Talk:Farben chord

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What is vague about "Schoenberg used the chord canonically in 'Farben'"? Hyacinth (talk) 01:25, 4 July 2012 (UTC)

It nonsensically suggest that a chord can be the subject for canonic treatment. In fact, the chord is not so used in "Farben".—Jerome Kohl (talk) 01:58, 4 July 2012 (UTC)
According to WP:V we can describe Forte's claim even if nonsensical. Hyacinth (talk) 23:01, 4 July 2012 (UTC)
Yes, of course we can, which is why I left it as it is. However, if a statement in the article is liable to confuse readers, I think we owe it to them to try and find an explanation elsewhere. As it happens, Forte's remark (including the bit about Berg, as well)) is a passing one, in a footnote to his main concern, which is Webern. It appears that he assumes his reader will know where to look in order to understand what he is talking about. Unfortunately, it turns out to be fairly difficult to reduce the analyses in Burkhart (and other places) to a succinct phrase. I'm working on it.—Jerome Kohl (talk) 02:09, 5 July 2012 (UTC)
The simplest way that occurs to me that a chord could be used canonically is through arpeggiation. Hyacinth (talk) 04:38, 4 July 2012 (UTC)
Yes, but that is not what Schoenberg did. In fact, the "canon" is a simple three-note melodic pattern, first up a semitone, then down a whole tone, in each of five voices. The starting pitches are in the relationship of the chord, so that one pitch after another is "deformed", first up, and then down, until the chord is completely transposed down a semitone, to B–G–B, E, A. However, this is not a proper canon, according to the definition in the article Canon (music), which states that "The follower must imitate the leader, either as an exact replication of its rhythms and intervals or some transformation thereof", because the rhythms in the five voices are not the same. This "canon" occurs five times (I think), and then is presented in inversion, with the voices in a different order. All of this needs documenting, of course, and that shouldn't be difficult, since this famous piece has been analyzed in print many times. Burkhart's article should do the trick, but he takes several pages and a full-scale diagram to do it. The problem here is to boil this down to a succinct statement.—Jerome Kohl (talk) 07:49, 4 July 2012 (UTC)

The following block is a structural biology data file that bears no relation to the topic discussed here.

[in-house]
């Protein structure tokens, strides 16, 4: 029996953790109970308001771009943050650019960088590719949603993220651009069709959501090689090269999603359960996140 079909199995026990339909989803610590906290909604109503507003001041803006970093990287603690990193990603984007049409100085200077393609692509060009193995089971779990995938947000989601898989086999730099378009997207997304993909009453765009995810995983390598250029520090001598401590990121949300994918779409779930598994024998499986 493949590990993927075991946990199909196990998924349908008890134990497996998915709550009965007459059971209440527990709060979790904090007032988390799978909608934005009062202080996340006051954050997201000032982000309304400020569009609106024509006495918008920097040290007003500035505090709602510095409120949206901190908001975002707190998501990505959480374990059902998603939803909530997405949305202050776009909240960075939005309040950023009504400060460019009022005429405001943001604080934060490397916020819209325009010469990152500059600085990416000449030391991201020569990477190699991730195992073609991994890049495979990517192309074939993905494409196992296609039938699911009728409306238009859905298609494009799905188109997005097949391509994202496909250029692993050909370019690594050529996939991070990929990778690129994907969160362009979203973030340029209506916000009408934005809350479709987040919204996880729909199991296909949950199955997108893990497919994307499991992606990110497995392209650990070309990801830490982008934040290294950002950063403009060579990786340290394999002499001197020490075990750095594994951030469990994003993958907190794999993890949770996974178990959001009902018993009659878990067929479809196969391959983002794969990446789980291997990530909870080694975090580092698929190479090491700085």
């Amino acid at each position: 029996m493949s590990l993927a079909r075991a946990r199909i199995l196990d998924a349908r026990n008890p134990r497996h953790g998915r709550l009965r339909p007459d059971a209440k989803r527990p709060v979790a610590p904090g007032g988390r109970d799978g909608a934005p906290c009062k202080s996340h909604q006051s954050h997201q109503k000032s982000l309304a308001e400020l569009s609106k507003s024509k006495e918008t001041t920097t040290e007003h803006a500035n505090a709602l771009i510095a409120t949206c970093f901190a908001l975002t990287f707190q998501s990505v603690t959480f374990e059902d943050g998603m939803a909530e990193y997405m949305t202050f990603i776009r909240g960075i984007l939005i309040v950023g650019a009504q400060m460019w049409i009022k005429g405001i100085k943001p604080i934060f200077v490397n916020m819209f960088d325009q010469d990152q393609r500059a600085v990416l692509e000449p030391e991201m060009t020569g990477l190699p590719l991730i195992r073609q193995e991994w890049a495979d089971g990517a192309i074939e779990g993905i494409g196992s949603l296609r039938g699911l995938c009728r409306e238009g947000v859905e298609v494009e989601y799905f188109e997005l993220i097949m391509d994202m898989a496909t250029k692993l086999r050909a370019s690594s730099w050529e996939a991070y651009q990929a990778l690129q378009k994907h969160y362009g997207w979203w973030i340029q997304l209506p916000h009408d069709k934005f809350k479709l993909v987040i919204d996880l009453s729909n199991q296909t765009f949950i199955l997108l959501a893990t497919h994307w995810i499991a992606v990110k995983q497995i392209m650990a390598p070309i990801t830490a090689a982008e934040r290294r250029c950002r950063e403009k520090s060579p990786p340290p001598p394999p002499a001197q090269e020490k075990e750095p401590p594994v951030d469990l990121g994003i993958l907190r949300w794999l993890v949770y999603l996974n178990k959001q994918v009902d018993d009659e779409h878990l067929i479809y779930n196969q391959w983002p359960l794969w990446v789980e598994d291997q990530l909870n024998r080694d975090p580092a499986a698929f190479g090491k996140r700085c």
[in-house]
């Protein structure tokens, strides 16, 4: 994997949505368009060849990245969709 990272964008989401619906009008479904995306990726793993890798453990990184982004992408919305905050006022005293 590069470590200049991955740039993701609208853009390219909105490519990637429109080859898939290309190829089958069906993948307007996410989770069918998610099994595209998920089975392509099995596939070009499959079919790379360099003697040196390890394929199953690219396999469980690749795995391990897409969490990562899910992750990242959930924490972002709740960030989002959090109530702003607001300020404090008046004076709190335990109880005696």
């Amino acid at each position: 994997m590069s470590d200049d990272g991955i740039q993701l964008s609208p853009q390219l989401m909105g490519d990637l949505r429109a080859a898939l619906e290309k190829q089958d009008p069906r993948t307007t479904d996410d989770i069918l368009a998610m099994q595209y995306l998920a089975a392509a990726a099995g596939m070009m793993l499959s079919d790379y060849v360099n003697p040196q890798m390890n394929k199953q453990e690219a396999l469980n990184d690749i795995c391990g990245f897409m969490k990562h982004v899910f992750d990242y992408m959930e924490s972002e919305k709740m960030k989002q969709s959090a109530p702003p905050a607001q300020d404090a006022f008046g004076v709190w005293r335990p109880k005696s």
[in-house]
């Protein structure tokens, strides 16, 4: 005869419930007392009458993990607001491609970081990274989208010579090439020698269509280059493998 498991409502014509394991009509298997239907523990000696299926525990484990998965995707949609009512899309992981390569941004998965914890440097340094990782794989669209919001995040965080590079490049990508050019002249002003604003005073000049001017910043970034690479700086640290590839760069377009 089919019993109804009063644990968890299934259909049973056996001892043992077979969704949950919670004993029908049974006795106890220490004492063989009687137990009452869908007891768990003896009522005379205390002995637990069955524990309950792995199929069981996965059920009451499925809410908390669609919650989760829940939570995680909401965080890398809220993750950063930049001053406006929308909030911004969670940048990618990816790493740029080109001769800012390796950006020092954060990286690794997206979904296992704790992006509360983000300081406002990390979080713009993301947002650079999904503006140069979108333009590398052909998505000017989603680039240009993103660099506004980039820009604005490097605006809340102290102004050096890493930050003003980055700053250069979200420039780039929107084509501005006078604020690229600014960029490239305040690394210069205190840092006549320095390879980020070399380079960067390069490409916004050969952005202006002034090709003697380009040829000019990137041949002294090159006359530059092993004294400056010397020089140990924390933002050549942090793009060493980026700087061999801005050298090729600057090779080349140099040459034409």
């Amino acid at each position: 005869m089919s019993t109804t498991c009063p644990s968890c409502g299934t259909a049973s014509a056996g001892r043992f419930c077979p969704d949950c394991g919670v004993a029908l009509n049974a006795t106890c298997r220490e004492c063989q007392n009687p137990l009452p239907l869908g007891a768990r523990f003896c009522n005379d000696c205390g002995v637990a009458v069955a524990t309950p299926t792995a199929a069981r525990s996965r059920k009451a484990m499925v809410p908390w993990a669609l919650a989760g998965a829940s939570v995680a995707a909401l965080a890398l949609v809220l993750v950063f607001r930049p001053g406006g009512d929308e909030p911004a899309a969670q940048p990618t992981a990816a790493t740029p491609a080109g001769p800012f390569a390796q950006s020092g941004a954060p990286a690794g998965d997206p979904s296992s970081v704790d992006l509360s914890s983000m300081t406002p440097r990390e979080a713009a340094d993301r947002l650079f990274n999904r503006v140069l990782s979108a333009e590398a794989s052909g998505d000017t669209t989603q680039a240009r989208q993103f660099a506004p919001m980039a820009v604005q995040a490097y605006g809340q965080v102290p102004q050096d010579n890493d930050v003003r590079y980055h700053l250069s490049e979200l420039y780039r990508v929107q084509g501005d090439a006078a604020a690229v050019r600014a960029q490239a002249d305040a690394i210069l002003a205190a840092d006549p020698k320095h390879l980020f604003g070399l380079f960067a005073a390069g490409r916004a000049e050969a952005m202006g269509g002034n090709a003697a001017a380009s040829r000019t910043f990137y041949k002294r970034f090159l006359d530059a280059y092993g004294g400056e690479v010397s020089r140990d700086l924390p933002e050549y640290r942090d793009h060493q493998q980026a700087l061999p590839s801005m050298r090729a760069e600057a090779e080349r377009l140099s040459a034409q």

Why don't you quote Forte? Perhaps he meant "canon". Hyacinth (talk) 10:22, 23 September 2012 (UTC)
That was my first thought: does he mean "canonically" as in "the canonic operations of twelve-tone technique: retrogression, inversion, and transposition", or "canonic" as in "the contrapuntal device of strict and continuous imitation". It seems clear that he means the latter, but there does not appear to be any connection between this canonic device and the Farben chord, apart from the fact that the voices set out from that chord. In other words, it is not the chord that is being used canonically. Perhaps you are right: the best way would be to quote Forte, and leave it to the reader to try and figure out what he is talking about.—Jerome Kohl (talk) 17:17, 23 September 2012 (UTC)